Traditionally, students start thinking about going to college when they are in high school, but in a state that has been struggling with poorly performing and underfunded school districts for years, it’s vital to get children excited about college from a much younger age. So Clemson University’s new Office for College Preparation and Outreach recently hosted 110 fourth-graders from Greenville’s Legacy Early College Charter School to capture their imaginations and open their minds to the joys of going to college.
Clemson University, Coastal Carolina University, Winthrop University and The Citadel have joined forces to provide a seamless transition from each institution’s Education Specialist (Ed.S.) degree programs to Clemson’s Doctor of Education (Ed.D.) program in Education Systems Improvement Studies.
Clemson University’s College of Education recently celebrated its first class of teacher residents at Memorial Stadium. Clemson University President James P. Clements, college benefactor Darla Moore and our Founding Dean George Petersen spoke about the importance and potential impact of the program in front of a crowd of participating districts, master teachers, and state and […]
George Petersen remembers escaping; his mom, Mabel, scooping him out of bed in the middle of the night when he was 4 years old, secreting him out of a dark house and into the frayed back seat of her pale blue Ford Fairlane and pulling away into a restless Los Angeles night. It was the […]
Dr. Chris Miller is in his second year as associate vice president within the Division of Student Affairs. Miller serves as Clemson’s dean of students and oversees several arms of the division: Advocacy and Success, Career and Professional Development, Community and Ethical Standards, Fraternity and Sorority Life, Graduate and Global Engagement, and Student Transitions and […]
Clemson faculty researchers are using a near $1 million grant from the National Science Foundation to help computer science teachers across South Carolina develop teaching methods that better serve the state’s diverse population. The research aims to broaden participation in computer science by improving teaching methods and discovering what does and doesn’t work in computer science classrooms for different student audiences.
A recent gift from Wells Fargo of $350,000 will support two Clemson University programs concerned with improving educational outcomes for diverse student populations across South Carolina.
Jacquelynn Malloy, assistant professor in Clemson’s College of Education, and a team of researchers have been awarded for research that examines teachers’ visions for their classrooms and how that vision changes over time. The Association for Teacher Educators has recognized the research with its Distinguished Research in Teacher Education Award. Malloy said the initial motivation […]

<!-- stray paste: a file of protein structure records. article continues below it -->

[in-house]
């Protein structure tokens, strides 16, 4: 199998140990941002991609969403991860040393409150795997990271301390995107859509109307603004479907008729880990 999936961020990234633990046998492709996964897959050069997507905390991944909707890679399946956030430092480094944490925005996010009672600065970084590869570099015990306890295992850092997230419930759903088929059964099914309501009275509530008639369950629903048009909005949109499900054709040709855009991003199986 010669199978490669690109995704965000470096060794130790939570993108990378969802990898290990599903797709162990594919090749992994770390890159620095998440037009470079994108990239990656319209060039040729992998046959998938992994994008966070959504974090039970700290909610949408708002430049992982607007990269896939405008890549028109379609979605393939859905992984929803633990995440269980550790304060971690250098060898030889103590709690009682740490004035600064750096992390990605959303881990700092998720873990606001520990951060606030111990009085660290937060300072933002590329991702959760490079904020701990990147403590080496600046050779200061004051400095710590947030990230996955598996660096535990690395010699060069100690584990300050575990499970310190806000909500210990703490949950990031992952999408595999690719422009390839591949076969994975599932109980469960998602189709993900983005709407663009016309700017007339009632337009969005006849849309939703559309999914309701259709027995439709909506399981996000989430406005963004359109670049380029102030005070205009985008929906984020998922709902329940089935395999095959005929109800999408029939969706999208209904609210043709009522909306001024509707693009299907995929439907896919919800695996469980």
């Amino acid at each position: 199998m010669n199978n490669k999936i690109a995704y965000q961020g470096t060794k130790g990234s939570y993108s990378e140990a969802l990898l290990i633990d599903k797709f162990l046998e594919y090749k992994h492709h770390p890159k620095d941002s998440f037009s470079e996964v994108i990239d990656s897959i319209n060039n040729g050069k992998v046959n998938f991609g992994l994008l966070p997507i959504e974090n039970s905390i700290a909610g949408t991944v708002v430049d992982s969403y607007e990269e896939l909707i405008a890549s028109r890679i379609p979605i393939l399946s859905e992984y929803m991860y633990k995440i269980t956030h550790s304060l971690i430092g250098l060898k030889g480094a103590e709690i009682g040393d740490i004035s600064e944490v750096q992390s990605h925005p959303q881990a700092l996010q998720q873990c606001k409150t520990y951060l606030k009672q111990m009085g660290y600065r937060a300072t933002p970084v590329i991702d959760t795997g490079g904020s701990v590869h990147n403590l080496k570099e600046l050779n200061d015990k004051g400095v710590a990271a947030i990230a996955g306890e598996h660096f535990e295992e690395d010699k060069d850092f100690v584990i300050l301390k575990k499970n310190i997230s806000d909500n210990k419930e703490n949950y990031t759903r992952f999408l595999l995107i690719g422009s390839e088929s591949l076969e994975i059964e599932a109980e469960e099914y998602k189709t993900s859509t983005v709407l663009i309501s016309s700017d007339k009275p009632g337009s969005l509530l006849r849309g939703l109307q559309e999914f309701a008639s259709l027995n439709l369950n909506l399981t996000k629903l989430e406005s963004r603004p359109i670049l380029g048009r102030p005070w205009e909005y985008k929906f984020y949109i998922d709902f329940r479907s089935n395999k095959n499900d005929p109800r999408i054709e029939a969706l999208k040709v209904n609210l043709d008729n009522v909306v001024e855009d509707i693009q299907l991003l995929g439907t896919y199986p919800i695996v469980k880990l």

The Clemson University board of trustees has approved the College of Education’s initial plans to introduce South Carolina’s first university-led teacher residency program. Teacher residencies are a research-based method to increase teacher retention and preparedness as well as student achievement.
The Council for Exceptional Children has recognized Antonis Katsiyannis, Alumni Distinguished Professor of Special Education at Clemson University, for significant contributions to the council. The council will award Katsiyannis with the Frederick J. Weintraub Outstanding Leadership Award in February at its 2018 convention and expo in Tampa. The council is a professional association of educators […]
In its fall quarterly meeting on campus, Clemson University’s board of trustees approved four new master of arts teacher residency programs, funding for several recreation capital projects, modified pricing for six programs and construction of a new composite center.
DeAvin Rencher is a fixture at Uptown Barbers in Central. But he's not a customer or barber. He's a special education major at Clemson University and Call Me MISTER student who works with kids through the Razor Readers program.
It’s a marriage of home and work for this longtime Tiger. He heads the Calhoun Honors College, housed in the beautiful new Core Campus. He and his wife, Sue, also live there as part of the Faculty-In-Residence program, which places faculty and students in the same residential space.
More than 1,600 college students, government officials, community activists, educators and industry leaders from 24 different states are joining approximately 400 African-American and Hispanic male ninth- through 11th-graders from Greenville, Spartanburg, Pickens and Anderson counties, as well as schools along the Interstate 95 corridor, at the inaugural two-day Men of Color National Summit in Greenville, South Carolina, Thursday and Friday.
When Damian Williams set his mind to raising the five-figure sum required to get him and 54 of his fellow students to the Ron Clark Academy in Atlanta, Georgia, he didn’t overthink it. He just asked for it.